Ph.D Thesis

Ph.D StudentRott Shaham Tamar Lea
SubjectSemantics Aware Image Processing
DepartmentDepartment of Electrical and Computer Engineering
Supervisor ASSOCIATE PROF. Tomer Michaeli
Full Thesis textFull thesis text - English Version


Algorithms for processing visual data are ubiquitous in many fields of science, with applications ranging from signal recovery (e.g., removing noise or blur, increasing resolution) to recognition (e.g., detecting objects within an image). A key ingredient in most such algorithms is a measure of similarity between images, which is often used as an optimization criterion. In the first part of this research we present a new deformation aware image similarity criterion. As opposed to both traditional fidelity measures (e.g. sum of square differences) and more recent approaches, our criterion is insensitive to small local translations between images, and thus considers two images as similar even if they differ by small local translations. We demonstrate our approach in the context of image compression. As we show, optimal compression under our new criterion boils down to slightly deforming the input image such that it becomes more ``compressible''. We also illustrate how deformation indifference can be harnessed to explore the geometric preferences of image priors, which play a fundamental role in many low-level vision tasks. Our algorithm reveals intriguing properties of popular image models which had not been noticed in the past.

We next take the deformation insensitivity idea a step further, and develop a technique that not only allows for deformations, but can also completely alter the image while preserving its semantics. In recent years, the idea of manipulating an image based on its semantics was extensively explored, mainly by exploiting Generative Adversarial Networks (GANs). However, generation of high quality complex scenes requires a very large training set. Here, we introduce SinGAN, an unconditional generative model that can be learned from only a single natural image. Our model is trained to capture the internal distribution of patches within the image, and is then able to generate high quality, diverse samples which semantically resemble the training image, yet contain new object configurations and structures. Furthermore, after trained on a single image, SinGAN can be used within a simple unified framework to solve a variety of tasks, including paint-to-image, editing, harmonization, super-resolution, and animation from a single image.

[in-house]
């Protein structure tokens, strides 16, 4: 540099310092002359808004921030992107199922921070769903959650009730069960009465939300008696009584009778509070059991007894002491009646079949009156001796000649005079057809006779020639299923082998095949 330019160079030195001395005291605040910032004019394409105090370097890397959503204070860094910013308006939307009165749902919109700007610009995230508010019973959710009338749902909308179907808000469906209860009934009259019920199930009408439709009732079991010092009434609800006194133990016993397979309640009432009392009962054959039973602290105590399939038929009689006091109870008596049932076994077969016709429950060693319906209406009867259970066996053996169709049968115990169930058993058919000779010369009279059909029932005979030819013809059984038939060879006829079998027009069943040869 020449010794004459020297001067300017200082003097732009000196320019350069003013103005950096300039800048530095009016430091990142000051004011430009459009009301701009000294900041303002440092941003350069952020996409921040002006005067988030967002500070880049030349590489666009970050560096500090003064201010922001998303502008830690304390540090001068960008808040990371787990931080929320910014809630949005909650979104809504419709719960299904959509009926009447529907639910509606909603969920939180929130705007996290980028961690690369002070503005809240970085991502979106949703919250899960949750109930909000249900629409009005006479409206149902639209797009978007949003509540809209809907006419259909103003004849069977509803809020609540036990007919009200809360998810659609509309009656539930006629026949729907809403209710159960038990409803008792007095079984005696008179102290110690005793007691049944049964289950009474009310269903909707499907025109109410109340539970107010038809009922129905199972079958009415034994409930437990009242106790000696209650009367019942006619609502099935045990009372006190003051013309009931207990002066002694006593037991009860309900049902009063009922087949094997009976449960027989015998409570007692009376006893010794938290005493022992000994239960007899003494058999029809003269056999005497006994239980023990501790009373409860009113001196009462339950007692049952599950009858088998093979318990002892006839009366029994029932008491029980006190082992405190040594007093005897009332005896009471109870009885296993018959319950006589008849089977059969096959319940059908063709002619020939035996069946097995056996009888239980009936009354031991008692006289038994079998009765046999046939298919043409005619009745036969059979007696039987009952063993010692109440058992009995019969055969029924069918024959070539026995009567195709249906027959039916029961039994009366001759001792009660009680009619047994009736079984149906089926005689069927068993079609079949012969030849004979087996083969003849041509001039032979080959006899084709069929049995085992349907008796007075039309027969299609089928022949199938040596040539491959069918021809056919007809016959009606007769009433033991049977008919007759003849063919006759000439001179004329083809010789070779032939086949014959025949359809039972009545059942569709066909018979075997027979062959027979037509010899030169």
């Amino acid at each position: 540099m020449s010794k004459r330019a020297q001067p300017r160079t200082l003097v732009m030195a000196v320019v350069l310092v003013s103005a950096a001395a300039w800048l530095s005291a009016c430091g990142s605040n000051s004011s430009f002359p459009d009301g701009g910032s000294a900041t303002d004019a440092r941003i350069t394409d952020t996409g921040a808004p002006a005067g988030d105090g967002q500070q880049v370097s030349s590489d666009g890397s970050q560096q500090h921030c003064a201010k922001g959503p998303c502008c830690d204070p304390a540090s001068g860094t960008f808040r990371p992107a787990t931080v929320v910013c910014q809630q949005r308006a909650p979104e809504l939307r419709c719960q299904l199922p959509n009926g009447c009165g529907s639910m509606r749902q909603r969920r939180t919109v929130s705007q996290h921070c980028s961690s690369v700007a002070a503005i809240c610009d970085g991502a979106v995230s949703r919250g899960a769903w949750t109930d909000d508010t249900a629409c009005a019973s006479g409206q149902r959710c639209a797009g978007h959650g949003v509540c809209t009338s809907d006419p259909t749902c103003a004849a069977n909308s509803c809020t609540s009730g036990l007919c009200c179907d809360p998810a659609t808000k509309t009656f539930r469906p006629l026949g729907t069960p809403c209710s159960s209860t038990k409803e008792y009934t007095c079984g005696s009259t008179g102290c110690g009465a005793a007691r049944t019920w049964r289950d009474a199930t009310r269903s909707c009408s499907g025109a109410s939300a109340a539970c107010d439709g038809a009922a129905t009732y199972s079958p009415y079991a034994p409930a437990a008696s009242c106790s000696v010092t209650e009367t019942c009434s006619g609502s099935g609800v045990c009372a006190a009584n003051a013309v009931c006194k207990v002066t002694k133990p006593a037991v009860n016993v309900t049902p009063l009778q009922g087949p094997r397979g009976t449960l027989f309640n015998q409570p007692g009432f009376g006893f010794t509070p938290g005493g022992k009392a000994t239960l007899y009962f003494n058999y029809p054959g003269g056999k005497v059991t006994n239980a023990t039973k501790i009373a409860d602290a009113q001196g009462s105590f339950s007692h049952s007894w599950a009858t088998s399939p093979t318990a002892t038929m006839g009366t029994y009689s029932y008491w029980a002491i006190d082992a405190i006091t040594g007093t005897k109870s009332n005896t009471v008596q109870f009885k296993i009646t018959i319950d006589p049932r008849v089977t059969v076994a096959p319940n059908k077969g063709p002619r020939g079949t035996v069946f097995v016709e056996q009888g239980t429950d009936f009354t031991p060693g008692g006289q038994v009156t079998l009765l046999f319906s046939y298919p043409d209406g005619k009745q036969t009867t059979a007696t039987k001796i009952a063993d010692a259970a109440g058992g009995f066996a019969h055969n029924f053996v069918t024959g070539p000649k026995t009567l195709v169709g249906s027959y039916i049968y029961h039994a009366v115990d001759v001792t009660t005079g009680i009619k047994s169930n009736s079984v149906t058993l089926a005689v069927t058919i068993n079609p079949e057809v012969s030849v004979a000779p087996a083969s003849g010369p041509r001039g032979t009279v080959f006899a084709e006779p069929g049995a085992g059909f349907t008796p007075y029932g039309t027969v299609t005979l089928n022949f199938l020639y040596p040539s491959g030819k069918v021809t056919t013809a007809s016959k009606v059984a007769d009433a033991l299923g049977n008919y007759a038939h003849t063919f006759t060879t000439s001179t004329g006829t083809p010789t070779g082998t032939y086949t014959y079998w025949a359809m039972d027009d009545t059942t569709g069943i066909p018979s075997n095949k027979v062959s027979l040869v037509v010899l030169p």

Training a GAN on a single image holds an additional benefit-- it requires only a lightweight architecture with a short forward time. However, it  is necessary to train a new model for each specific input image at inference time, and therefore the framework is unsuitable for real-time applications. Networks trained on a large dataset generalize well to unseen images. However this comes at the cost of huge models with typically tens of millions of parameters, and long inference time. Thus, external models cannot be used in real-time applications either. In the last part of our research we propose a new framework that aims to combine the best of both worlds. We show how to make an external GAN model adaptive to each specific input it processes at test time, and illustrate that combining this with a novel lightweight architecture significantly reduces runtime of image translation networks.